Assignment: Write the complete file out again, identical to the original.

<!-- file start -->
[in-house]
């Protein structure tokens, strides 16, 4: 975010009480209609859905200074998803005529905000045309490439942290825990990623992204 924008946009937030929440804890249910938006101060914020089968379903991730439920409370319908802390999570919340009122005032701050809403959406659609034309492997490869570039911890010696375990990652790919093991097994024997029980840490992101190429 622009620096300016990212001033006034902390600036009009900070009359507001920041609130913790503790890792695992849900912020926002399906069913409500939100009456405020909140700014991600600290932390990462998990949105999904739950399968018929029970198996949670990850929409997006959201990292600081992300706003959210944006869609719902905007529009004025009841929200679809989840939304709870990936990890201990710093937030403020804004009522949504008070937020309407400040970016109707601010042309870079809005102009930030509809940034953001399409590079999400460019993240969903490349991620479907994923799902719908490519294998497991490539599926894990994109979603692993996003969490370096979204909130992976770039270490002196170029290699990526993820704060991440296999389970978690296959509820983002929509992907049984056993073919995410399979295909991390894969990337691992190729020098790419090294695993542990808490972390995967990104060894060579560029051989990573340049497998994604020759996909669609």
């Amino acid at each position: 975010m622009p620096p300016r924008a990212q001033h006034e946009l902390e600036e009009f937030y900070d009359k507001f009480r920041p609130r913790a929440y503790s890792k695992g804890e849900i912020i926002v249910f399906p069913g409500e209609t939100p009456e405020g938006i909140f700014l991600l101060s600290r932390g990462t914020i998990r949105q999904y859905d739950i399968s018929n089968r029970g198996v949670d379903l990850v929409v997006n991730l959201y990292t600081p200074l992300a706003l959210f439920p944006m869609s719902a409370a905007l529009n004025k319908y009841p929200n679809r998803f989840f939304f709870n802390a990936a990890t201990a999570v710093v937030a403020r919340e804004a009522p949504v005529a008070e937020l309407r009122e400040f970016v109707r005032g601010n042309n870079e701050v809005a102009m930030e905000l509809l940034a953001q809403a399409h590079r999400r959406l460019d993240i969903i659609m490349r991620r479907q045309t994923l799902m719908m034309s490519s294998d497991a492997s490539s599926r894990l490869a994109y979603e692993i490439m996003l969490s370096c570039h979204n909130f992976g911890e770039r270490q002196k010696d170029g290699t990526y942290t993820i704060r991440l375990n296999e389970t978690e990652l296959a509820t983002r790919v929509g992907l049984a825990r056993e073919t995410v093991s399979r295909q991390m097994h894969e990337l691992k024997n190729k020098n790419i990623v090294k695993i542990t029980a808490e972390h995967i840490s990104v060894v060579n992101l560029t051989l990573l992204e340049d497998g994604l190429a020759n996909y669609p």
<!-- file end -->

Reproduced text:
[in-house]
């Protein structure tokens, strides 16, 4: 975010009480209609859905200074998803005529905000045309490439942290825990990623992204 924008946009937030929440804890249910938006101060914020089968379903991730439920409370319908802390999570919340009122005032701050809403959406659609034309492997490869570039911890010696375990990652790919093991097994024997029980840490992101190429 622009620096300016990212001033006034902390600036009009900070009359507001920041609130913790503790890792695992849900912020926002399906069913409500939100009456405020909140700014991600600290932390990462998990949105999904739950399968018929029970198996949670990850929409997006959201990292600081992300706003959210944006869609719902905007529009004025009841929200679809989840939304709870990936990890201990710093937030403020804004009522949504008070937020309407400040970016109707601010042309870079809005102009930030509809940034953001399409590079999400460019993240969903490349991620479907994923799902719908490519294998497991490539599926894990994109979603692993996003969490370096979204909130992976770039270490002196170029290699990526993820704060991440296999389970978690296959509820983002929509992907049984056993073919995410399979295909991390894969990337691992190729020098790419090294695993542990808490972390995967990104060894060579560029051989990573340049497998994604020759996909669609």
């Amino acid at each position: 975010m622009p620096p300016r924008a990212q001033h006034e946009l902390e600036e009009f937030y900070d009359k507001f009480r920041p609130r913790a929440y503790s890792k695992g804890e849900i912020i926002v249910f399906p069913g409500e209609t939100p009456e405020g938006i909140f700014l991600l101060s600290r932390g990462t914020i998990r949105q999904y859905d739950i399968s018929n089968r029970g198996v949670d379903l990850v929409v997006n991730l959201y990292t600081p200074l992300a706003l959210f439920p944006m869609s719902a409370a905007l529009n004025k319908y009841p929200n679809r998803f989840f939304f709870n802390a990936a990890t201990a999570v710093v937030a403020r919340e804004a009522p949504v005529a008070e937020l309407r009122e400040f970016v109707r005032g601010n042309n870079e701050v809005a102009m930030e905000l509809l940034a953001q809403a399409h590079r999400r959406l460019d993240i969903i659609m490349r991620r479907q045309t994923l799902m719908m034309s490519s294998d497991a492997s490539s599926r894990l490869a994109y979603e692993i490439m996003l969490s370096c570039h979204n909130f992976g911890e770039r270490q002196k010696d170029g290699t990526y942290t993820i704060r991440l375990n296999e389970t978690e990652l296959a509820t983002r790919v929509g992907l049984a825990r056993e073919t995410v093991s399979r295909q991390m097994h894969e990337l691992k024997n190729k020098n790419i990623v090294k695993i542990t029980a808490e972390h995967i840490s990104v060894v060579n992101l560029t051989l990573l992204e340049d497998g994604l190429a020759n996909y669609p």